Moving Out
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The Arrival Guide

A Guide to Helping Young People Succeed.

You’re here, but have you arrived? Many young adults think that question daily. Whether you are just finishing high school or are on your way from a graduate program into marriage and a new family, The Arrival Guide and InTouch Credit Union are here to help you get ready for 'adulting' and the next phase of your life.

The Arrival Guide features blog posts written to help students and young adults find success in both life and finance. With helpful tips and information on everything from college to job hunting to bargain hunting, The Arrival Guide offers resources which can help this group jump-start their lives and assure them that they have indeed 'arrived.' 


Moving Out

by Alex Schitter | May 18, 2017
Moving Out - InTouch Credit Union



Moving Out: Are You Ready?

 

Between crippling student debt and a slow start in the job market, many young adults are delaying the move into their first apartments. Some are opting to move back in with Mom and Dad until they’re back on their feet financially.

 

That’s a good strategy, but it can get old. If you’re tired of Dad asking when you’ll get home at night, or Mom nagging you to pick up your socks, it’s time to start thinking about getting your own place.

 

Start by calculating whether you’ve got the financial wherewithal to go out on your own. Here are four factors to consider:

 

Q. Can you afford your own place?

 

Tally what’s coming in every month (i.e. your paycheck after taxes) and compare that to what you’ll need to get by. Estimate how much you’ll pay for rent, utilities, groceries, car payments and gasoline, renters’ insurance, loan payments, and any other monthly costs. Then face the facts. If you can’t make ends meet, you can’t afford to move out. You can, however, start looking for ways to make it work. Can you share costs with a roommate? Bring in extra cash with a side hustle?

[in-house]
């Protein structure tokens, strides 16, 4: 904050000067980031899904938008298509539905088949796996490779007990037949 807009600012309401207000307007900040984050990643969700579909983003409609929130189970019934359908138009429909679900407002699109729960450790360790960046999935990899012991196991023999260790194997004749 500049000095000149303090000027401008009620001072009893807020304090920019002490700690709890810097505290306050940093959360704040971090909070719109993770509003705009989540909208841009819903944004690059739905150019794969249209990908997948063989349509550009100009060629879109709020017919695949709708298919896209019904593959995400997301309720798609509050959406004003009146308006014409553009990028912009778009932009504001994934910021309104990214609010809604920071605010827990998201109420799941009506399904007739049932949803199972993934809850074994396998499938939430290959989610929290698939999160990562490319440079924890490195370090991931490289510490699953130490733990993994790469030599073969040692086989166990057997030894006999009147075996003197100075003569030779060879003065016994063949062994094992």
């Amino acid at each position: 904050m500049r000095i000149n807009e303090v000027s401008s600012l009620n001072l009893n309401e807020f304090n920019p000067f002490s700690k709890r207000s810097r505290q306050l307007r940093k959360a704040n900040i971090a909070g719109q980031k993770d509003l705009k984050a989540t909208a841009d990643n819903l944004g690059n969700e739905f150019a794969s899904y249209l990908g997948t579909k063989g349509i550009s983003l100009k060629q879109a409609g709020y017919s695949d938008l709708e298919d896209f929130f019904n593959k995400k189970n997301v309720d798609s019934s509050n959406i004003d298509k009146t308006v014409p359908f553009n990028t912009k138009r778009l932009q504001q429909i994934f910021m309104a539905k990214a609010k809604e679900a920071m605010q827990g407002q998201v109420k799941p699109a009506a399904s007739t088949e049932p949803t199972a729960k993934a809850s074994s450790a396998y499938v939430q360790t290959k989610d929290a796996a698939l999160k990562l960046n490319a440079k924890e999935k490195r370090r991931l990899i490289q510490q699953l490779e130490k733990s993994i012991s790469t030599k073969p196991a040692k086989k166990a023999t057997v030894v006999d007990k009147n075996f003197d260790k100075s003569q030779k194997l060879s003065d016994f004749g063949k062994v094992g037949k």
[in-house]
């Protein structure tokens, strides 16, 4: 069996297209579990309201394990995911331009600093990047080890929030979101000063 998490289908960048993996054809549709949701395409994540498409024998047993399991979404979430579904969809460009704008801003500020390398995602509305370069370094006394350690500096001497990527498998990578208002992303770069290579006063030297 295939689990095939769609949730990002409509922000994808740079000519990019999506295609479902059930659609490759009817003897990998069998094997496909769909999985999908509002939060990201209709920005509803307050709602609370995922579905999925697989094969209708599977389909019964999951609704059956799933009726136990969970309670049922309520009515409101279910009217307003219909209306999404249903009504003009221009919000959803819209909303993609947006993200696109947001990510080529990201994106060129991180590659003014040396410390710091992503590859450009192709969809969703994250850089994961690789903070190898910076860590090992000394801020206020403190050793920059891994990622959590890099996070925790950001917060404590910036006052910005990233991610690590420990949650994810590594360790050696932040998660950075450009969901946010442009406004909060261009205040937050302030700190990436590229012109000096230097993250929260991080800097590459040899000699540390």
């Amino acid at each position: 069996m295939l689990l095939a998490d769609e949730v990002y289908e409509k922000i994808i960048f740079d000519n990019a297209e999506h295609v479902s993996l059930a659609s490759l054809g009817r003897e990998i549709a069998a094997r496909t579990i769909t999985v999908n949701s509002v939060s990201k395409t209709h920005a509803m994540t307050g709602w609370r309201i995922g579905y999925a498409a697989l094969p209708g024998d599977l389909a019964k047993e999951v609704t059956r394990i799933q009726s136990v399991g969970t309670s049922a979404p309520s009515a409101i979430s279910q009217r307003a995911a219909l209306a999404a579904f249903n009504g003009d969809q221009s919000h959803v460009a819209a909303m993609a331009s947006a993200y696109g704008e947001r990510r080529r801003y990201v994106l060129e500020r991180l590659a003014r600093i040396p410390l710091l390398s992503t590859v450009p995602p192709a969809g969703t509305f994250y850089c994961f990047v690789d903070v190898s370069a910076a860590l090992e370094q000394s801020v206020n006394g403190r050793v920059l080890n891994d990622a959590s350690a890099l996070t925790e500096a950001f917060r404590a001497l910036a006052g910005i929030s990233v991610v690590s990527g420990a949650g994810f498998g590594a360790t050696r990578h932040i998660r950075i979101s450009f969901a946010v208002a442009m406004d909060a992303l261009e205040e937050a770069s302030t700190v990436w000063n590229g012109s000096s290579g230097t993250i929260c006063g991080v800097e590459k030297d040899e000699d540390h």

Q. Can you afford the move? 

 

You’ll need some cash to cover the cost of the move itself, including hiring movers and paying a deposit for the apartment lease, which can run as high as one or two months of rent, depending on the local market. You’ll also need to make deposits for utilities like electricity.     

 

Q. What will you need to set up housekeeping?

 

If you don’t already own some furniture and basic household supplies, you’ll need to purchase these or find a way to get them. Make a checklist of needed items. Shop garage sales and thrift shops for bargain prices on gently used furniture. Also shop the Mom and Dad Mart, if you can. Maybe your parents have been thinking of getting rid of that old sofa in the basement anyway; now’s the time to claim it! 

 

Q. Can you cover emergencies?

 

Once you sign a lease, you’re responsible for your monthly rent. If you can’t pay, you’ll get evicted AND seriously ding your credit rating. If you’re living with your parents, now’s the time to open a savings account and accumulate enough cash to cover expenses, like rent, should you need a few months to find a new job.